Features ~ Sonoma Valley Sun


Fourth of July Parade salutes the arts

Posted on July 3, 2014 by Sonoma Valley Sun

Sonoma Community Center’s 51st annual Fourth of July parade and celebration take over the Plaza on Friday from 9 a.m. to 5 p.m.

This year’s theme is a salute to the Arts in Sonoma Valley. “The arts are a vital component of a healthy community,” said Executive Director Toni Castrone. “We are fortunate to live in a community that values its artists and supports creativity.”

Past recipients of the City of Sonoma’s Treasure Artist award will act as Grand Marshals for this year’s parade. Dignitaries will include Sonoma Valley’s Alcaldessa Suzanne Brangham, 2013 Treasure Artist Dave Aguilar, members of the Sonoma City Council, and Supervisor Susan Gorin.

Sonoma Community Center will carry on its tradition of leading off the parade with a one-of-a-kind float, designed and created by Special Projects Manager Margaret Hatcher. Hatcher is the designer behind many of the Center’s most eye-catching visual displays, including its Trashion Fashion Show held each spring.

Beginning promptly at 10 a.m. the parade will march its way from the intersection of First Street East and Spain Street, west along Napa Street, and end at the intersection of First  Street West and Spain Street. Live entertainment will begin in the Plaza at 11:30 a.m., with a patriotic ceremony honoring parade dignitaries at 11:45 a.m. More live music follows.

As spectators line up around the Plaza to view the parade, nearly a dozen Sonoma Valley nonprofit organizations will sell food and run game booths. Traditional carnival fare will include such favorites as hot dogs, hamburgers, turkey legs, tri-tip sandwiches, ice cream sandwiches, snow cones, popcorn, cotton candy, and iced coffee.

Beer and wine have been donated by Little Family Vineyards, Gundlach Bundschu, Lagunitas Brewing Company, and Lost Coast Brewery, and will be for sale from 11 a.m. to 5 p.m. All proceeds from beer and wine sales will benefit Sonoma Community Center.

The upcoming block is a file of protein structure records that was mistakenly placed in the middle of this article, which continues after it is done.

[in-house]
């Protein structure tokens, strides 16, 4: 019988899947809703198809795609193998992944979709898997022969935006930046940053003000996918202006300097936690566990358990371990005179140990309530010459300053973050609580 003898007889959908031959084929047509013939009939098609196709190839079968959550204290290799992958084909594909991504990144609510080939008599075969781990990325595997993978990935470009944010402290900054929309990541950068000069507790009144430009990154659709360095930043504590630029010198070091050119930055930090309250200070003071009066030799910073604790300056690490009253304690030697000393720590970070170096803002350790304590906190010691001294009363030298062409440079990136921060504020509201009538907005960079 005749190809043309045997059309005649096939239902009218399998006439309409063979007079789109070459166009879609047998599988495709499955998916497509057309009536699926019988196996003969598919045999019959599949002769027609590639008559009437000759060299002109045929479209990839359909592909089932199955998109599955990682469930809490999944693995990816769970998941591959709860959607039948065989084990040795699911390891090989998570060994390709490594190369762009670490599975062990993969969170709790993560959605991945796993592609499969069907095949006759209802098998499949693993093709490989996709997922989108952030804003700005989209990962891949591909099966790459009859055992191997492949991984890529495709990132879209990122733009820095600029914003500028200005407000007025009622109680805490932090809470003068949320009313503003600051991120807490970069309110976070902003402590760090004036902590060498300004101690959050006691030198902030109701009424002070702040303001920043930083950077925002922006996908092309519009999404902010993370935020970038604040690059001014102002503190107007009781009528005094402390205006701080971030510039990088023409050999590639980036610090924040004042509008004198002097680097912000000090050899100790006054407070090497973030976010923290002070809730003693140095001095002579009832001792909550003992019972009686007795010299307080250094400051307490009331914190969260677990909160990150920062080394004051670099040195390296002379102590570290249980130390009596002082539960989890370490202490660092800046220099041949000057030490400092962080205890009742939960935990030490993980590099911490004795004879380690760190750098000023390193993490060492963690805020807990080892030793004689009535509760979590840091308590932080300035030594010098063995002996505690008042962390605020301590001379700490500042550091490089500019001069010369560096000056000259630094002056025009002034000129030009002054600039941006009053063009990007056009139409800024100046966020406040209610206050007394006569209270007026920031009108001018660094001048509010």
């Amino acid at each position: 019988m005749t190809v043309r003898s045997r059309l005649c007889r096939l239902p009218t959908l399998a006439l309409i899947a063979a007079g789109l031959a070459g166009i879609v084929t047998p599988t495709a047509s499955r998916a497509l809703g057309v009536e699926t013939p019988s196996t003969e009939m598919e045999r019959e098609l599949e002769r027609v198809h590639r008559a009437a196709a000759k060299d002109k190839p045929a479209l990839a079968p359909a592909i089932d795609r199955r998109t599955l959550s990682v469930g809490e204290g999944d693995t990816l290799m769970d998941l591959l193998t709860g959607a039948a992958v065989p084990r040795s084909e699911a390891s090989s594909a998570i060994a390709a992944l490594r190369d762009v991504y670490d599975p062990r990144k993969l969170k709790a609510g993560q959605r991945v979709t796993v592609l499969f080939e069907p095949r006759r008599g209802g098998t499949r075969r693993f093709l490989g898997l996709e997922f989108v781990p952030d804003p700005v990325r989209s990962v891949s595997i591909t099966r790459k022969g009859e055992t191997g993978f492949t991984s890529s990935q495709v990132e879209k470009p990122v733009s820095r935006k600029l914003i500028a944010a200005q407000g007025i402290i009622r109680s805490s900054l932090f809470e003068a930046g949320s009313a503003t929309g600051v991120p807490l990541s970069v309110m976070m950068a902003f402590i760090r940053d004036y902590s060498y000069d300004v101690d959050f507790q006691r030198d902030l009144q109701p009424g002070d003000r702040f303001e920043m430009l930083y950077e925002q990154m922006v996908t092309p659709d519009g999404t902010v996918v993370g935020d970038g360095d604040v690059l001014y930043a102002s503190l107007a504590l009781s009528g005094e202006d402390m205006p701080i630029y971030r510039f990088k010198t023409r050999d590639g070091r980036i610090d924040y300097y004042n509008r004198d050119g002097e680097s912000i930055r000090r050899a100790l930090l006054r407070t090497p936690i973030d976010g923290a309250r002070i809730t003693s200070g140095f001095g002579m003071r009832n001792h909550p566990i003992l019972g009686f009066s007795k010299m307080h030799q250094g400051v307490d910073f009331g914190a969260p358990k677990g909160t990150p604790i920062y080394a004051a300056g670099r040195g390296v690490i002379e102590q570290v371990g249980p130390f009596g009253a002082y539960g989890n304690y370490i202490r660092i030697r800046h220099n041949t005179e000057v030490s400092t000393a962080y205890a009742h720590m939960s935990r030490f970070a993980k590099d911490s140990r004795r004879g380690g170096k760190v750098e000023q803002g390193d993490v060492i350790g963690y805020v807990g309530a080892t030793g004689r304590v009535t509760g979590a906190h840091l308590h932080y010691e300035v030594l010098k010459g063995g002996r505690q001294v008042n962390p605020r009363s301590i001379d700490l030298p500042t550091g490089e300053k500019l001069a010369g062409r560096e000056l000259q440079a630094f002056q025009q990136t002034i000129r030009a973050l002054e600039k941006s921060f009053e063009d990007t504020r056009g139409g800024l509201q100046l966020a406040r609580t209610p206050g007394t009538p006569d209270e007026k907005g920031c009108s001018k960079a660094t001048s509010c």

In addition to help from the City of Sonoma, and individual donations from parade entrants, this year’s Fourth of July parade and celebration is supported and sponsored by Sonoma Market, who is celebrating its 50th Anniversary. In honor of this milestone, Sonoma Market announced it will make a $10,000 donation to the Center to help support its Trashion Fashion show and free community events.

 Parade notes

  • The number of floats is down a bit from last year, which will make for a shorter parade on what looks to be a hot day. The call was for more decorated floats, and less unimaginative commercial entries. The result, says Event Manager Mary Catherine Cutcliffe, “is quality, with a bit less quantity.”
  • The Old Fashioned Fourth of July celebration in Sonoma is one of the best days of the year for people watching. “It’s amazing to me that nearly every citizen of the town plus their out-of-town guests come to the Plaza,” said Cutcliffe. “The parade and the booths on the Plaza throughout the day reflect the diversity and rich culture of our Valley.
  • Boy Scout Troop 16 will join the NorCal Group 5, Civil Air Patrol as color guard leading the parade.
  • Boy Scoot Troop 222 will decorates the City Hall horseshoe with American flags, then man the ‘throw the potato at the salami booth’ on the Plaza midway.